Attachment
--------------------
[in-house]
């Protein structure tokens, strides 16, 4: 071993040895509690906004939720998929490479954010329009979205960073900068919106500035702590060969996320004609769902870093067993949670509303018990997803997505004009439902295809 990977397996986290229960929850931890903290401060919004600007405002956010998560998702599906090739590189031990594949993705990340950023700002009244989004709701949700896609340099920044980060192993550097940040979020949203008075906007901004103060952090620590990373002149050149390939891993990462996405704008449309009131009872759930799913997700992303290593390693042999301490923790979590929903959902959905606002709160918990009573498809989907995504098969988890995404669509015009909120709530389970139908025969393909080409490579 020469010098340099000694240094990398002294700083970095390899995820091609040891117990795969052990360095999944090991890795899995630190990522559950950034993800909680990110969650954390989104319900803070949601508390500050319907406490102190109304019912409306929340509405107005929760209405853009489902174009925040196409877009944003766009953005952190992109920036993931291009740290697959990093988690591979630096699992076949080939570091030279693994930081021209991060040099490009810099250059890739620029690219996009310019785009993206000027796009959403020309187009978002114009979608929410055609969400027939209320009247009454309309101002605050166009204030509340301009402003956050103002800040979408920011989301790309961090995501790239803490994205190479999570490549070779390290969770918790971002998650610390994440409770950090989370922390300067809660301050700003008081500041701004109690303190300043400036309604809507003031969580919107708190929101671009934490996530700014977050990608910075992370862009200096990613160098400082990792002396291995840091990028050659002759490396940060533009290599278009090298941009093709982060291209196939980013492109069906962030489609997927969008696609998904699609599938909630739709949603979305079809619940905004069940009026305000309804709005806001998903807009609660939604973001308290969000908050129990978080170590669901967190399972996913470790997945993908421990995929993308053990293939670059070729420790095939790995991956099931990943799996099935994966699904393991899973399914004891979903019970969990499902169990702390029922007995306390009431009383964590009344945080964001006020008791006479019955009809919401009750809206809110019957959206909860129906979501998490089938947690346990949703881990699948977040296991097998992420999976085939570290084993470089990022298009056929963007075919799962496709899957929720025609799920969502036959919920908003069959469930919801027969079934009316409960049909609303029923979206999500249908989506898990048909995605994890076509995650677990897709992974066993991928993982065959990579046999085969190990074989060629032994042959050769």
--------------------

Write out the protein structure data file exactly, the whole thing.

[in-house]
């Protein structure tokens, strides 16, 4: 071993040895509690906004939720998929490479954010329009979205960073900068919106500035702590060969996320004609769902870093067993949670509303018990997803997505004009439902295809 990977397996986290229960929850931890903290401060919004600007405002956010998560998702599906090739590189031990594949993705990340950023700002009244989004709701949700896609340099920044980060192993550097940040979020949203008075906007901004103060952090620590990373002149050149390939891993990462996405704008449309009131009872759930799913997700992303290593390693042999301490923790979590929903959902959905606002709160918990009573498809989907995504098969988890995404669509015009909120709530389970139908025969393909080409490579 020469010098340099000694240094990398002294700083970095390899995820091609040891117990795969052990360095999944090991890795899995630190990522559950950034993800909680990110969650954390989104319900803070949601508390500050319907406490102190109304019912409306929340509405107005929760209405853009489902174009925040196409877009944003766009953005952190992109920036993931291009740290697959990093988690591979630096699992076949080939570091030279693994930081021209991060040099490009810099250059890739620029690219996009310019785009993206000027796009959403020309187009978002114009979608929410055609969400027939209320009247009454309309101002605050166009204030509340301009402003956050103002800040979408920011989301790309961090995501790239803490994205190479999570490549070779390290969770918790971002998650610390994440409770950090989370922390300067809660301050700003008081500041701004109690303190300043400036309604809507003031969580919107708190929101671009934490996530700014977050990608910075992370862009200096990613160098400082990792002396291995840091990028050659002759490396940060533009290599278009090298941009093709982060291209196939980013492109069906962030489609997927969008696609998904699609599938909630739709949603979305079809619940905004069940009026305000309804709005806001998903807009609660939604973001308290969000908050129990978080170590669901967190399972996913470790997945993908421990995929993308053990293939670059070729420790095939790995991956099931990943799996099935994966699904393991899973399914004891979903019970969990499902169990702390029922007995306390009431009383964590009344945080964001006020008791006479019955009809919401009750809206809110019957959206909860129906979501998490089938947690346990949703881990699948977040296991097998992420999976085939570290084993470089990022298009056929963007075919799962496709899957929720025609799920969502036959919920908003069959469930919801027969079934009316409960049909609303029923979206999500249908989506898990048909995605994890076509995650677990897709992974066993991928993982065959990579046999085969190990074989060629032994042959050769």